Can San Francisco make conservation sexy?
“It’s been said that sex sells when it comes to everything from cars to clothes, but can it actually change consumer behavior when it comes to something as, well, unsexy as water conservation? The San Francisco Public Utilities Commission seems to think so,” the Huffington Post recently reported.
The commission’s “Water Conservation is Smart and Sexy” campaign uses sexual phrases to rally people in favor of conservation in the drought-plagued region. Billboards, videos, social media ads, web pages, and posters on bus shelters include combinations of imagery, music and innuendo such as “make it a quickie,” “get paid for doing it,” “go full frontal,” “quick and easy,” and “short and steamy.”
The city says the media blitz has been successful, crediting the $300,000 campaign with “helping residents achieve among the lowest levels of water use in the state,” according to the San Francisco Chronicle. Tyrone Jue, spokesperson at the San Francisco commission, said the ads were meant to grab attention.
“This campaign worked,” he said, per CBS San Francisco. “We want to use [a] provocative theme to get people involved and engaged again.”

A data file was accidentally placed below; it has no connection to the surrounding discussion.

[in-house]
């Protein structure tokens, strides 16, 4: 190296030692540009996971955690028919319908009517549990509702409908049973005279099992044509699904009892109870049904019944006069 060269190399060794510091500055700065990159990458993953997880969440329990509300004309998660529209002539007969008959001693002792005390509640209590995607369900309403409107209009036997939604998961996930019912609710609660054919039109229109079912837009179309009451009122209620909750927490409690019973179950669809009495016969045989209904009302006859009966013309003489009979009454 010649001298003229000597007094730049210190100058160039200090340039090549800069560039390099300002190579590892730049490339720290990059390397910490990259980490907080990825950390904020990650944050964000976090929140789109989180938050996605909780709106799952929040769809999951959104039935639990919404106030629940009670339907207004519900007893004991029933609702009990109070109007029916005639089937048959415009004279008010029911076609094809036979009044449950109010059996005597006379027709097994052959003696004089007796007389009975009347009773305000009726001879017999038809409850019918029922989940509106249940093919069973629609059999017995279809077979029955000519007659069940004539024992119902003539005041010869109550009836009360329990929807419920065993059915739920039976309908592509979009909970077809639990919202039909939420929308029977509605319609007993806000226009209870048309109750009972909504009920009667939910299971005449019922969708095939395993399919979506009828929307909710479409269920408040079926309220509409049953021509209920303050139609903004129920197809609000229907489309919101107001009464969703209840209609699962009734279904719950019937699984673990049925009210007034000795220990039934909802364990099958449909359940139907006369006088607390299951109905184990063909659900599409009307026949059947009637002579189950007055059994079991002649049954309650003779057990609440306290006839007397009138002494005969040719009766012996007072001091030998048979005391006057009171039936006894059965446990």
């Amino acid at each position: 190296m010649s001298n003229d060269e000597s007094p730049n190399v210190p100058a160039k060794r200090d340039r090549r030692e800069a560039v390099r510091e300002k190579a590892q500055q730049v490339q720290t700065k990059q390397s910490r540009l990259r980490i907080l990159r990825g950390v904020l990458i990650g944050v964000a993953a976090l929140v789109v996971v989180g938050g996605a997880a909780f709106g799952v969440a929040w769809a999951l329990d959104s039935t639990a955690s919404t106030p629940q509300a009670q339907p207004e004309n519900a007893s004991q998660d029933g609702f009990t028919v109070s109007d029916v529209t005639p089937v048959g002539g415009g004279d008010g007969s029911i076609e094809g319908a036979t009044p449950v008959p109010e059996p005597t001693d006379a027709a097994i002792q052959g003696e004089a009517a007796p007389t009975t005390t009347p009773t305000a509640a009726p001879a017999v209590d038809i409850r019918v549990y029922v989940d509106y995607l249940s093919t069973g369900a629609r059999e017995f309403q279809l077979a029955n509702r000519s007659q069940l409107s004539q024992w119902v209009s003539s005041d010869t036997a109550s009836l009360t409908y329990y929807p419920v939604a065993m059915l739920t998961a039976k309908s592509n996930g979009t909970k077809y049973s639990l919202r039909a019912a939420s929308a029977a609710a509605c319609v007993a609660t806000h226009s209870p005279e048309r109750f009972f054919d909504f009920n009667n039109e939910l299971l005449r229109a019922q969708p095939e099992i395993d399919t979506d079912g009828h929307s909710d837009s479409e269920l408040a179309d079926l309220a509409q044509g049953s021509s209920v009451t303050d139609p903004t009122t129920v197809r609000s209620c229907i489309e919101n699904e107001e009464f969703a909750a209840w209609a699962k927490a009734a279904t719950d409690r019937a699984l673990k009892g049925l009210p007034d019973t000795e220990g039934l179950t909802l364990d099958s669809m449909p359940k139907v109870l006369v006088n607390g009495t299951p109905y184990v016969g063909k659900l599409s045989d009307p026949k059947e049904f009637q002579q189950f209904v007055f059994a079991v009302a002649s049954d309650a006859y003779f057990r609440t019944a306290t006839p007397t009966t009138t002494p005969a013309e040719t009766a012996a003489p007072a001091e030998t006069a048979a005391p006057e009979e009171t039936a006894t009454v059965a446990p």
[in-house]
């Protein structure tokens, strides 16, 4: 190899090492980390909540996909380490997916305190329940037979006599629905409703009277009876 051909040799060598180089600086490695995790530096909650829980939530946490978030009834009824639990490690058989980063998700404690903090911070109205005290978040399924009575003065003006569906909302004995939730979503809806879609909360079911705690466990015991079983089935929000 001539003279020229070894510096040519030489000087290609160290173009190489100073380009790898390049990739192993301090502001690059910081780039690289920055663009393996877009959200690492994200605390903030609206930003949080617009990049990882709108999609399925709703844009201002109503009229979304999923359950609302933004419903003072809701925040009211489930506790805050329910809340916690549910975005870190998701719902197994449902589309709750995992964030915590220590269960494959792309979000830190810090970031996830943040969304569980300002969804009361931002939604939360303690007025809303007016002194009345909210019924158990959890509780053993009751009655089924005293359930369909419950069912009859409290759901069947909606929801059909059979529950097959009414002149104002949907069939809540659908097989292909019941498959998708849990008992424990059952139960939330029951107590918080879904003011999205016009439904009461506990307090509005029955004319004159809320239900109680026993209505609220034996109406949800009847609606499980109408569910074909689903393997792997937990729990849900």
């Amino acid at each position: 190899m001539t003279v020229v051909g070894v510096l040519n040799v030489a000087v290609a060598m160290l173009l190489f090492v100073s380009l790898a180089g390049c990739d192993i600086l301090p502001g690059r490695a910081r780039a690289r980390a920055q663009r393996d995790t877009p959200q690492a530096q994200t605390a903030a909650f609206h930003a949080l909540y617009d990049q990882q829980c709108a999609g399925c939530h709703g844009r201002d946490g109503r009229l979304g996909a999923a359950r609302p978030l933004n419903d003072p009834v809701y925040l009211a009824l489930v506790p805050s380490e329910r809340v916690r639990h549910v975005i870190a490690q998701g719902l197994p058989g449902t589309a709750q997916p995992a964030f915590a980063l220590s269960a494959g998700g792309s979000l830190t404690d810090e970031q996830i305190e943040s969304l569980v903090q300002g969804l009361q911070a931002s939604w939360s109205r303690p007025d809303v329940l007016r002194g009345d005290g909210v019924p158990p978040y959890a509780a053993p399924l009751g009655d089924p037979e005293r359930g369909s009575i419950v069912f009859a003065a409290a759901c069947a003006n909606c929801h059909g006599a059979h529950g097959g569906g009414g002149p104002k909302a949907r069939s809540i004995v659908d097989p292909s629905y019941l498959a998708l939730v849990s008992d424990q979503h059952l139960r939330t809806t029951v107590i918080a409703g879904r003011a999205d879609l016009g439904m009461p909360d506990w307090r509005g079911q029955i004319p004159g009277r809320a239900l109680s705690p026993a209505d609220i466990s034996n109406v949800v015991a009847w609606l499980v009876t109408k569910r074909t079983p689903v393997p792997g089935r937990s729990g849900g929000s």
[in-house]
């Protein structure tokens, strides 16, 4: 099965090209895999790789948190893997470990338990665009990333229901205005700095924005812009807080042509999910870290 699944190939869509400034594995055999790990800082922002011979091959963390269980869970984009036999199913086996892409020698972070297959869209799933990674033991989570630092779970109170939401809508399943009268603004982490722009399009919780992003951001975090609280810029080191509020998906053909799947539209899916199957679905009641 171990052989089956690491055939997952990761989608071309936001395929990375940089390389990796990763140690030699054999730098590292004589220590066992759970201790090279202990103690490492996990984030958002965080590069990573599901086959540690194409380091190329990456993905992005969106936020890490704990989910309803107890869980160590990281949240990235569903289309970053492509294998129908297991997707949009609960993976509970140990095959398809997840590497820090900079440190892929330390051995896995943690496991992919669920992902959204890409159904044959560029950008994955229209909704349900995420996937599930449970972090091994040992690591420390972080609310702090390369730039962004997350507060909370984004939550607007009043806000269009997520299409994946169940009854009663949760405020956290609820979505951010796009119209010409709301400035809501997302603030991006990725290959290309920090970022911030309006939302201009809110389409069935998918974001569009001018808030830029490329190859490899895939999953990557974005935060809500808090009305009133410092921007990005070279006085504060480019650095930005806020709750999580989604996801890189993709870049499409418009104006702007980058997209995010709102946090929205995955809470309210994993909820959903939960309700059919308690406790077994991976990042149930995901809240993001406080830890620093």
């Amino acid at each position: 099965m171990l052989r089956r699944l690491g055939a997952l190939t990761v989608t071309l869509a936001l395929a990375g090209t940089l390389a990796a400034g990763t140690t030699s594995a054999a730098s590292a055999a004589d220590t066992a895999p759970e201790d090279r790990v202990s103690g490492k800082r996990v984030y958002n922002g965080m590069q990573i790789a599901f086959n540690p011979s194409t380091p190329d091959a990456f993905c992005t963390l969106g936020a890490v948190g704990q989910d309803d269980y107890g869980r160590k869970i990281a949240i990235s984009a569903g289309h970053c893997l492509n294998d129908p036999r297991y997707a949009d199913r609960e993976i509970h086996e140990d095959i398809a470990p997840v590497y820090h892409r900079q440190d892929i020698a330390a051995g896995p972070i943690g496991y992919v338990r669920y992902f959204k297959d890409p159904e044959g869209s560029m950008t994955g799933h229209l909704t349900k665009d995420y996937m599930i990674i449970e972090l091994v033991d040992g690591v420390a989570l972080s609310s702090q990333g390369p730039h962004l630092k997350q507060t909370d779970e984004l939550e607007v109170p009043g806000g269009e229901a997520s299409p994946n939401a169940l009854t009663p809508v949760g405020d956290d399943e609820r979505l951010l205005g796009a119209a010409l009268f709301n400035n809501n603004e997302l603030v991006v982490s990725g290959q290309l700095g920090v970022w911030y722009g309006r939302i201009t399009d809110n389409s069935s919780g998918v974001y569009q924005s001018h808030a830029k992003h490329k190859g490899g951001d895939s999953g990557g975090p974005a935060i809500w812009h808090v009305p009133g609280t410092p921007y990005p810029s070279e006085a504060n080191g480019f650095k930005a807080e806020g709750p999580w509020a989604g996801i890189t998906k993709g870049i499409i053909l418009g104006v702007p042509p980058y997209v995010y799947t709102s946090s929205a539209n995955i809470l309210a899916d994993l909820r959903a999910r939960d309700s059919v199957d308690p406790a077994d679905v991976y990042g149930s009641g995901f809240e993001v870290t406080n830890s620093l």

But observers are not so sure the campaign is responsible for water savings. Wesley Schultz, a professor of psychology at California State University, explained why he is skeptical.
“Mass media campaigns, by and large, are ineffective at changing behavior,” he said, per The Atlantic’s City Lab. “The research is really consistent in showing that what you’ll get is raised awareness—and that’s about it.
Updating equipment is more likely to lead to water savings, he said.
“That’s where you’re going to see long-term, lasting change, rather than a short-term, immediate response you get from a billboard,” he said.
New rules announced by California Governor Jerry Brown in April order localities to cut water use. Utilities must cut usage between 8 percent and 36 percent by February 2016. Overall, "the governor is looking to cut urban water use by 25 percent by the end of next February. There are 411 urban water districts in California combined," KPCC reported.
For more stories about communicating the value of water, visit Water Online’s Consumer Outreach Solutions Center.
Image credit: "Fitness woman drink water," Marina Boyarkina © 2013, used under an Attribution 2.0 Generic license: http://creativecommons.org/licenses/by/2.0/